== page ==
Germany’s saving rates have reached record levels. For Schroder and his party, Merkel’s dubious plan (which they call plan Merkel-taxes) comes just in time to add spice to their own lukewarm campaigning.
Then came Merkel’s second joke-proposition: she introduced the former supreme-court judge, Paul Kirchhof, as her future finance minister. He is an eccentric and avid fan of flat taxes who advocates a top income tax rate of 25% for everybody. The last prominent proponent of this rather loony idea in a country used to progressive income taxes for an entire century was Ronald Reagan. But that was in America; and he just talked about it.
The idea which has caught on in several of the smaller east-central European states in the past two years emanates from the utopian writings of Massachusetts author Edward Bellamy in the 1880s. Its implementation in modern Germany would guarantee a state deficit of at least 40 billion Euro, and bring state operations to a complete standstill within a few months.
The absurdity of Paul Kirchhof’s proposals has not been lost on the grandees of Angela Merkel’s party and while the candidate strongly supports her own man, her party peers are publicly, though subtly, dismantling him.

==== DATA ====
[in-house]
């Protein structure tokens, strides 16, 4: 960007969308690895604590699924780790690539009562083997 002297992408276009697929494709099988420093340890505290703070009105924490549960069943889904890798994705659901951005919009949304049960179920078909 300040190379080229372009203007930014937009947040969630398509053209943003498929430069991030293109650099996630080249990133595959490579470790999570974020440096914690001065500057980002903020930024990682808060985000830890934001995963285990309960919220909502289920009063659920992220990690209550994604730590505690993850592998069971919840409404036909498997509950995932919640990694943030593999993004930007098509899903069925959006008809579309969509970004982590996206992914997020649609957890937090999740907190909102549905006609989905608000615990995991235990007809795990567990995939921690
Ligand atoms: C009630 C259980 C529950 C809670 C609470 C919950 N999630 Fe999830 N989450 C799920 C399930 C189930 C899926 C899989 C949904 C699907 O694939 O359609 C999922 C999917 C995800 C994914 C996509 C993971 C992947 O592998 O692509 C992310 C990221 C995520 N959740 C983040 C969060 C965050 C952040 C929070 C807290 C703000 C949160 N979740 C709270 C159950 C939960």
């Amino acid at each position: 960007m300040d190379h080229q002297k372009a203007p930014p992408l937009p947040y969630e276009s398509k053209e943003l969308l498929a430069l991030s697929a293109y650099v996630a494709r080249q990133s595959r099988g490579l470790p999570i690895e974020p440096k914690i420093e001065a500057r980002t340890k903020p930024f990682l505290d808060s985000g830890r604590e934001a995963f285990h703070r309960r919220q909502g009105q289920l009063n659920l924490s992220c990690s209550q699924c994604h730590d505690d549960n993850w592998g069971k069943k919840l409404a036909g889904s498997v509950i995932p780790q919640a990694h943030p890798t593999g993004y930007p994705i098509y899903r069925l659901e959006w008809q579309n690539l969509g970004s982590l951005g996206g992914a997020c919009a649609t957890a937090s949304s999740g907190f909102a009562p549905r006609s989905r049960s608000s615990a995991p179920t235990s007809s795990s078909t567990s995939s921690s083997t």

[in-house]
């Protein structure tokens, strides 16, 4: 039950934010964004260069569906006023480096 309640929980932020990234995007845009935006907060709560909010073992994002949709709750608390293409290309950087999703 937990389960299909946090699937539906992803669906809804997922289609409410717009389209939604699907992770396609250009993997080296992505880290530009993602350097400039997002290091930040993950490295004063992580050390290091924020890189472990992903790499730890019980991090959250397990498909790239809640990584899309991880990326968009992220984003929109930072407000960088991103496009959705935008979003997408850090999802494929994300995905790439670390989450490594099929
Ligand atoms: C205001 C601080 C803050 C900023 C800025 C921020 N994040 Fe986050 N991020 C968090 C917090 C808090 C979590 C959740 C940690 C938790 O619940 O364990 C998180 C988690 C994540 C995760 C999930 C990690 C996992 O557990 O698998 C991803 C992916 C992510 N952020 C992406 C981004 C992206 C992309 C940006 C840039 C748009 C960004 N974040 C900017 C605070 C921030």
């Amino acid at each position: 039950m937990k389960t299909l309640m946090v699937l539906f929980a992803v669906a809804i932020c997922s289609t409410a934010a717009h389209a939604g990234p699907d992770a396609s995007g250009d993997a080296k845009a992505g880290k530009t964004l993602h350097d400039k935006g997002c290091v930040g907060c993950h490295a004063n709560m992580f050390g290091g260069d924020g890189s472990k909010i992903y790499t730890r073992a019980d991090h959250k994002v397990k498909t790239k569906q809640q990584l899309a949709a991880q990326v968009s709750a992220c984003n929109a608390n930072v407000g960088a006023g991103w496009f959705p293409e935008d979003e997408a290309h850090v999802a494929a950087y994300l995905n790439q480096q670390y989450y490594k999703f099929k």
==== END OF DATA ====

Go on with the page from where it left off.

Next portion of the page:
None of this seems to be influencing the voters. Recent polls suggest that, whatever happens on the public stage of party conventions or TV talk shows, the majority of voters polled want a new government. Do they want a new Germany as well? Angela Merkel keeps on quoting the federal republic’s heroes of the past, Ludwig Erhard and Konrad Adenauer, as if she had sat on their laps half a century ago. The implication is that Germany should rekindle the spirit of 1949, when it started anew after its colossal moral, economic and historical defeat and downfall. Yet even when drawing this absurd comparison in Dortmund, she was interrupted by hysterical chants of "Angie, Angie!" (which, after all, is pretty much an old song as well - 1973).
No, nobody in this country really wants to return to those years of a miserable nation run by a conservative political and economic elite. Try as she might, "Angie" will never become a "Maggie" (Thatcher) for Germany lacks radical trade unions to serve as a punchball on the route to a nation defined by flat taxes and the abolition of labour laws. These laws, in any case, were extremely helpful in moving the country out of the doldrums of the post-war years.